One of my favourite things about reading is to fall in love with characters as they continue to develop through-out the story. I did not feel like Wagner's Grendel/Hunter Rose developed nearly as much as he should have through-out the volume. At first, I was absolutely captivated by the story. Grendel is strikingly unique as a character, but overall becomes repetitive in nature halfway through.

The saving grace of this omnibus falls on the shoulders of the art which is so beautifully drawn you c
Adelaide Metzger
Really 2.5 out of 5 stars and I’ll explain.

--The art in each issue is so freaking beautiful! I could eat up that art ALL day.
--Even though Grendel is one of a kind (character as well as story), it does hold a faint essence of Batman along with a taste of V for Vendetta--but I only say that because Grendel/Hunter Rose is deadly but still sophisticated like V. But it really is impossible to compare.
--Some of the stories in here I just ADORED! Really beautiful pieces of visual craft and stor
This omnibus begins with a fairly comprehensive accounting of the exploits of Grendel, a mysterious figure who displays an almost preternatural degree of cunning, agility, and bloodthirstiness. It covers his dealings and death in a report-like manner, setting up the rest of the book, which goes back and shoes clips and snips of his life and formative events in greater detail.

In reality, Grendel is none other than Hunter Rose, a man who rose to fame on the backs of his literary masterpieces. The
Shannon Appelcline
Devil by the Deed. I always find this comic hard to dive into because it’s so wordy. However, it’s a terrific noir story with great characters and weird twists, and the artwork underlying it all is beautiful [8/10].

Black, White & Red. These shorts start off pretty interesting, and there are some great stories throughout. "Devil's Requiem", with its focus on Jocasta is strong; while "Devil's in the Punctuation" is great for its look at Hunter's work. Both "Devil's Garden" and "Devil's Cage" a
Grendel is a fascinating thing in and of itself, in terms of publication over a long time, with lots of collaborators, and so on. And notoriously hard to follow. So it's very nice to finally see some reasonable collections. Unfortunately, the stories in this volume, although written over many years, get a little tedious when you read them all together. The art is beautiful throughout, and there's a ton of different artists here, but at some point I got tired of reading various versions of the sa ...more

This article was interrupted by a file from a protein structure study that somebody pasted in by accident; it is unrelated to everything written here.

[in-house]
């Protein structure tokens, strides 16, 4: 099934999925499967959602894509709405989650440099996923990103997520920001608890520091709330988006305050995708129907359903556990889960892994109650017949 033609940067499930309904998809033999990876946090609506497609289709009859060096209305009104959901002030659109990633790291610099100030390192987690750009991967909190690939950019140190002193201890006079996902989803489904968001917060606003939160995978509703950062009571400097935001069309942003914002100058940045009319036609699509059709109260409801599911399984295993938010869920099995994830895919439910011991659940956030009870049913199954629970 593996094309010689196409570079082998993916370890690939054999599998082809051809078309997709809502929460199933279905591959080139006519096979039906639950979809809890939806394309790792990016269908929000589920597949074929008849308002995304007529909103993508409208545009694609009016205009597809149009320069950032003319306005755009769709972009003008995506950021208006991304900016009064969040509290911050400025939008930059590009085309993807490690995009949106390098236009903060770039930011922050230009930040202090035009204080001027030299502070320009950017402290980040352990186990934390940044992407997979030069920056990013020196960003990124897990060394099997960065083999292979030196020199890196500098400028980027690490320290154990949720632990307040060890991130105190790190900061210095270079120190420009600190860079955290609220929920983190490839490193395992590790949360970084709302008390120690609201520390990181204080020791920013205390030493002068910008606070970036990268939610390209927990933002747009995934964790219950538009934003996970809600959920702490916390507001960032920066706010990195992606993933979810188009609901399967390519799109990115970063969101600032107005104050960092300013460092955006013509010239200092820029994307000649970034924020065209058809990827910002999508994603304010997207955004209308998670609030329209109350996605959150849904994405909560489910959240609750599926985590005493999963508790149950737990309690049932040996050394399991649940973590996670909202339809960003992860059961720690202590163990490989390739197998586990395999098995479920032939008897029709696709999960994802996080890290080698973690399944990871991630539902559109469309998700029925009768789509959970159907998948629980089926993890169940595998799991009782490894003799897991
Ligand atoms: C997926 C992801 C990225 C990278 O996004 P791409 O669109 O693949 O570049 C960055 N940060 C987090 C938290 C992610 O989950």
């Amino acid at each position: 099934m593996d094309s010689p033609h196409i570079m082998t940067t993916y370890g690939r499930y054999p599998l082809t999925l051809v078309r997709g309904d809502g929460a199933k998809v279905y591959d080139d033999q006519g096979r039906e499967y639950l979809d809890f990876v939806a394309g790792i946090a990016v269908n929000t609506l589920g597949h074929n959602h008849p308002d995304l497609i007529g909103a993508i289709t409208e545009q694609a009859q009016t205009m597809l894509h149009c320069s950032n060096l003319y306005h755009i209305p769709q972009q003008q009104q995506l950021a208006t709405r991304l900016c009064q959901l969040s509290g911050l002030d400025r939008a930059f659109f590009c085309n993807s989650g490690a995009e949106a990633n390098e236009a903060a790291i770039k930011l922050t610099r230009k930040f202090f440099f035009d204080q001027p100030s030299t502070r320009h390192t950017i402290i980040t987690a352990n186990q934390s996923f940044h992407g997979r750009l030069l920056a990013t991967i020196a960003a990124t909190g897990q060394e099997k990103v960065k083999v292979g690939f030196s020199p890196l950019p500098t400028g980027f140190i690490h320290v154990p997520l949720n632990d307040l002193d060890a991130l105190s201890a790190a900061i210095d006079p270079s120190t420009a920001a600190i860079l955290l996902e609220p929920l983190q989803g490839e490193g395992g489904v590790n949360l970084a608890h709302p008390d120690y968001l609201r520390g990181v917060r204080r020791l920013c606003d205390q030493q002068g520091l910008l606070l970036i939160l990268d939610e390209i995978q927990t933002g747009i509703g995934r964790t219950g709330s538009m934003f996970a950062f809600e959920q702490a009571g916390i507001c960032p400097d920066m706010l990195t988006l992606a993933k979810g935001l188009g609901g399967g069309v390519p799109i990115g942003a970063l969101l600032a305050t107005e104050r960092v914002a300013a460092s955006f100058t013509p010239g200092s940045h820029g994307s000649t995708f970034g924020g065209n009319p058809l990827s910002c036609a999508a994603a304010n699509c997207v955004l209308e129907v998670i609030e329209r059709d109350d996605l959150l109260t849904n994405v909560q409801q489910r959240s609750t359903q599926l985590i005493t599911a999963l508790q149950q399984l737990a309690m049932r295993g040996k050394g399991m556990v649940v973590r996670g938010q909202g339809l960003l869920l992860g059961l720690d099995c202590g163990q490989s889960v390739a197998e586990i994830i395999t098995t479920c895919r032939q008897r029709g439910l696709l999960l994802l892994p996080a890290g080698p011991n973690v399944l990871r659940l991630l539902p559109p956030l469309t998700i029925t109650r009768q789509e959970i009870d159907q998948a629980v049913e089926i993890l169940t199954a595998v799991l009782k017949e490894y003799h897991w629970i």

Fred Tred
The only thing saving this is the artwork, which is phenomenally done by a ton of different artists (even wagner's is great.)

However, it all reeks of self-indulgence. First of all, using "devil" in EVERY title is kind of ridiculous. Secondly, the writing is shoddy and second-rate. There is no coherent storyline here- and if there is I don't care about it. Wagner touches on Hunter's niece, who does have an interesting side, but the rest of it revolves around grendel quickly killing mob bosses, va
An absolutely beautiful piece of art. It's dark, it's bloody, it's dark, but it's also one of the oldest tales out there, one that is presented in an interesting way and which has a lot to say about the seductive, but ultimately destructive, power of anger and aggression.

The stories in this collection are all well-written, but the real star is the artwork. Wagner managed to collaborate with some of the greatest artists in the medium, and allow them to tell stories that not only allow them to dis
Fraser Sherman
Maybe 2.5, which may be the fault of the TPB format rather than the material. While I could see these stories working as regular backup features as they originally ran, here the sheer randomness (different viewpoints, times, styles, POV characters) means there's no build, and the individual stories weren't strong enough to keep me reading.
C. Eaton
Lot's of gorgeous artwork and some interesting short stories but very little in terms of character development. I'm sure this was pretty ground-breaking back in the day but with all of the anti-heroes/villain-protagonists in comics these days it's really hard to get excited about Grendel himself.
This book is very good. It consists mostly of short Grendel stories written by Matt Wagner and each drawn by a different artist. The artists are all excellent. Wagner did a very good job of selecting them, although the best art in the book is by Wagner himself.